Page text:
Elections 2020IssuesCounty Official, Conspirators Charged by Attorney General with 134 Counts of Mail-in Ballot Fraud

Attorney General Ken Paxton charged Gregg County Commissioner Shannon Brown and three others with 134 counts of mail-in-ballot fraud.
September 24, 2020
One Gregg County Commissioner and three others have been arrested in connection with a 2018 organized mail-in-ballot fraud effort.

Commissioner Shannon Brown and citizens Marlena Jackson, Charlie Burns, and DeWayne Ward, the indictment documents say, conspired to harvest votes during the 2018 Democratic primary by urging voters who did not qualify for mail-in-ballots to fraudulently claim disability.

Furthermore, the defendants selected Brown on voters’ ballots without their permission and mailed in their ballots illegally.  

In all, 134 felony charges were filed against the quartet and the penalties associated therein range from six months in jail to 99 years in prison.

Texas law currently stipulates that only those who have a verifiable sickness or disability, are 65-years of age or older, or are away from their county on Election Day may cast a ballot by mail.

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Democrats wish to expand this option to the entire electorate due to coronavirus concerns, but have been unsuccessful thus far. Republicans, Attorney General Ken Paxton chief among them, have objected over concerns of its susceptibility to fraud.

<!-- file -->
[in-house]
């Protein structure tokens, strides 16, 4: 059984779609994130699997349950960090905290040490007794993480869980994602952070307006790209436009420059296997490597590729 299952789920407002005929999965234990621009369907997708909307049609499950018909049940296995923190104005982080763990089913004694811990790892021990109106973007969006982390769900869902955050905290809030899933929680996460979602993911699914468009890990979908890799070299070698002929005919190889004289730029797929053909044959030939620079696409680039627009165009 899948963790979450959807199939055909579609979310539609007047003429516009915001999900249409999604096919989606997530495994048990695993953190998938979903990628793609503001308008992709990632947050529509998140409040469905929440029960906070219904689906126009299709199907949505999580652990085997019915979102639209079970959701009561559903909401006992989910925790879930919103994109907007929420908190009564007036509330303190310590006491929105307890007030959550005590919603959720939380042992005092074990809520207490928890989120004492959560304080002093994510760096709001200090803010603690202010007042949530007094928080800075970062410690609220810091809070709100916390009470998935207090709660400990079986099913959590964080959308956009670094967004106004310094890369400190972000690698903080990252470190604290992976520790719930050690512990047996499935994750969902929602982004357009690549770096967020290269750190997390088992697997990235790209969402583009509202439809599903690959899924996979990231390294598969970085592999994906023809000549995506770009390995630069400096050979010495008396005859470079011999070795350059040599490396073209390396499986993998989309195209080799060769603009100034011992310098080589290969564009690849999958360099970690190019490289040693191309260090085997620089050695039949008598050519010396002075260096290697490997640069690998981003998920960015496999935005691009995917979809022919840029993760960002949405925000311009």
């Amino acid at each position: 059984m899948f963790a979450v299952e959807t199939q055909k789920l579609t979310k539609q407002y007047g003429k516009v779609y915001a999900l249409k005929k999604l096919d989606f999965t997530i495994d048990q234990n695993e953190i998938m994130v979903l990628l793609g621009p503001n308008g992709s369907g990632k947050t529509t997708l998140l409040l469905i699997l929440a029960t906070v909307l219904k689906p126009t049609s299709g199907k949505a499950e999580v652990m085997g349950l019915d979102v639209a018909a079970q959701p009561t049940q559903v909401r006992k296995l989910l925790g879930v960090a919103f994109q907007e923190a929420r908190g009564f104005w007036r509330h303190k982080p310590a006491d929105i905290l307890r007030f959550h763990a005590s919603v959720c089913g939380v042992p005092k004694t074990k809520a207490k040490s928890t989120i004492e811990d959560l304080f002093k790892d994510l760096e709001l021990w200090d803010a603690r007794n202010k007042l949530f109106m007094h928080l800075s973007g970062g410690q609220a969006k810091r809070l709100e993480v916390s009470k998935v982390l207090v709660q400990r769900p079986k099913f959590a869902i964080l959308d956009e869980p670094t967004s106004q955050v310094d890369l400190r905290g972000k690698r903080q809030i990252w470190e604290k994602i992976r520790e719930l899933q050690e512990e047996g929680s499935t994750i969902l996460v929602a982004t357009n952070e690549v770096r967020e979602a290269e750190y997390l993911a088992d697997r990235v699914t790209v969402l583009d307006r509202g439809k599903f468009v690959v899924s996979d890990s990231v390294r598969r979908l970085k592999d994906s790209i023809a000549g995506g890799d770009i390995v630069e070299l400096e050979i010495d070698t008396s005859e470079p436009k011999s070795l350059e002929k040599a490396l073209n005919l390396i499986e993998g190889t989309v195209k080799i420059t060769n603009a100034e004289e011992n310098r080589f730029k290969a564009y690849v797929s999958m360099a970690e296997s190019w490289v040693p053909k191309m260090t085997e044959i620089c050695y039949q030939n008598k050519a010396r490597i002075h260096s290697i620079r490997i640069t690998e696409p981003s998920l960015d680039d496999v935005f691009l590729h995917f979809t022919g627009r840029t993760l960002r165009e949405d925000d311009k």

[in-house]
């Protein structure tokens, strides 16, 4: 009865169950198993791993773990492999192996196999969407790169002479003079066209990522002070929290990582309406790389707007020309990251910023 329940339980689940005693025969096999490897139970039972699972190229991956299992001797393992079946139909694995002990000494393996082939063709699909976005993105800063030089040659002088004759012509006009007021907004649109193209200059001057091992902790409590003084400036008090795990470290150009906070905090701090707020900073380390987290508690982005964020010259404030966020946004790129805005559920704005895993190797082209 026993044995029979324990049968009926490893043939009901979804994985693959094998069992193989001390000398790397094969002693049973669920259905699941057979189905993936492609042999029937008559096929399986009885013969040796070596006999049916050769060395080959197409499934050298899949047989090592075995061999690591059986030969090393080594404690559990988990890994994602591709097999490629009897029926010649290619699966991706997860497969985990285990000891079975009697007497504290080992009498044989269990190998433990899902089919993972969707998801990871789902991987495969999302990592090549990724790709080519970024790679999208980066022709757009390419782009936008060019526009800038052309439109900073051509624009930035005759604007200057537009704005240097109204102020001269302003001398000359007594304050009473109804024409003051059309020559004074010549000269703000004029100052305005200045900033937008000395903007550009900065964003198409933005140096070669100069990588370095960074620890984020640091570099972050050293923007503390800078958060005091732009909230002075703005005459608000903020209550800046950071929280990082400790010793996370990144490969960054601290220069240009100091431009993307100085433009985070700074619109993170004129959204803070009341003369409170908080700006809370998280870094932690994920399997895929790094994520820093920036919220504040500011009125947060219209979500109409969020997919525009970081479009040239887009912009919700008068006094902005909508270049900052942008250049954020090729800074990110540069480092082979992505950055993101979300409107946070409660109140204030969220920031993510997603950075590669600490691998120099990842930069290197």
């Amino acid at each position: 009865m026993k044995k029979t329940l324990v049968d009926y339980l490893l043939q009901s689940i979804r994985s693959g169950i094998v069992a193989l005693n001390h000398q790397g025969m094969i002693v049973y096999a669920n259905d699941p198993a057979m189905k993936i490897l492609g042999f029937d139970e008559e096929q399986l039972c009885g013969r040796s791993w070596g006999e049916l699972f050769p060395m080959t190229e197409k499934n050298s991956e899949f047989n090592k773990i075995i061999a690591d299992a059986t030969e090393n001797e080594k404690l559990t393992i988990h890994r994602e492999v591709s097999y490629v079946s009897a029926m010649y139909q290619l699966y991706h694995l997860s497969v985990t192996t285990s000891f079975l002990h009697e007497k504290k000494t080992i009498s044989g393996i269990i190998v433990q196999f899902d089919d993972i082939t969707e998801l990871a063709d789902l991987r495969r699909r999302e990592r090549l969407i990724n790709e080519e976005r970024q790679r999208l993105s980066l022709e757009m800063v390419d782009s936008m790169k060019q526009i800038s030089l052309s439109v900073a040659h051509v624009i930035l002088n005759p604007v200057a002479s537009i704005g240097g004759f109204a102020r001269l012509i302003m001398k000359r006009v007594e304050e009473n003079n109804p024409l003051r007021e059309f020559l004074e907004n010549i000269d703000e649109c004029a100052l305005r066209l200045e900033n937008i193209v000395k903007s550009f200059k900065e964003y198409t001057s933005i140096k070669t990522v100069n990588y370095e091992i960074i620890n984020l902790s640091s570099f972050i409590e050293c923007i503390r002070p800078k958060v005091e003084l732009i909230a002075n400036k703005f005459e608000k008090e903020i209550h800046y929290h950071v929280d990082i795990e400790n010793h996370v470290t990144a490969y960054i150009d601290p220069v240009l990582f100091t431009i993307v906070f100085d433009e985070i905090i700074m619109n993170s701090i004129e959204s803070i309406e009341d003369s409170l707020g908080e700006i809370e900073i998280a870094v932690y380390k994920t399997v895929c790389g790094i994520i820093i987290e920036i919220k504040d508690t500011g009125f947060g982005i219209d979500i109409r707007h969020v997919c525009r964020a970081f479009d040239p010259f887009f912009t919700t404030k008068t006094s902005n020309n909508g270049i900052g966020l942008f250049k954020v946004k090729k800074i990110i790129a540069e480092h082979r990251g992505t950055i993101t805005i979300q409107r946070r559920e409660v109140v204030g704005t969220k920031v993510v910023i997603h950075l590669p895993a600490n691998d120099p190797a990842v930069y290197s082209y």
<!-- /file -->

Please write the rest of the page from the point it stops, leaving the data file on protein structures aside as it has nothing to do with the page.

Paxton said of the indictments, “It is an unfortunate reality that elections can be stolen outright by mail ballot fraud. Election fraud, particularly an organized mail ballot fraud scheme orchestrated by political operatives, is an affront to democracy and results in voter disenfranchisement and corruption at the highest level.”

“Mail ballots are vulnerable to diversion, coercion, and influence by organized vote harvesting schemes. This case demonstrates my commitment to ensuring Texas has the most secure elections in the country, and I thank the Gregg County Sheriff and District Attorney for their continued partnership. Those who try to manipulate the outcome of elections in Texas must be held accountable,” he concluded.

The issue’s become a hot topic as the election nears. As of July, 457 instances of fraud have been prosecuted by Paxton’s office since 2004.

Allegations of voter fraud can be filed with the secretary of state, and then after a very minor degree of evaluation, they are forwarded to the attorney general’s office for further investigation.

Mail-in-ballot fraud exists, but to date has not proven rampant enough to swing a presidential election. However, down-ballot races are much more susceptible as raw vote margins thin.

Brown won his Democratic primary race by five votes in 2018. At least 30 different voters were victims of the scheme.

He faces 23 felony counts while Jackson faces 97, Burns faces eight, and Ward six.

The Gregg County Sheriff’s Department assisted in the investigation.


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Brad Johnson

Brad Johnson is a senior reporter for The Texan and an Ohio native who graduated from the University of Cincinnati in 2017. He is an avid sports fan who most enjoys watching his favorite teams continue their title drought throughout his cognizant lifetime. In his free time, you may find Brad quoting Monty Python productions and trying to calculate the airspeed velocity of an unladen swallow.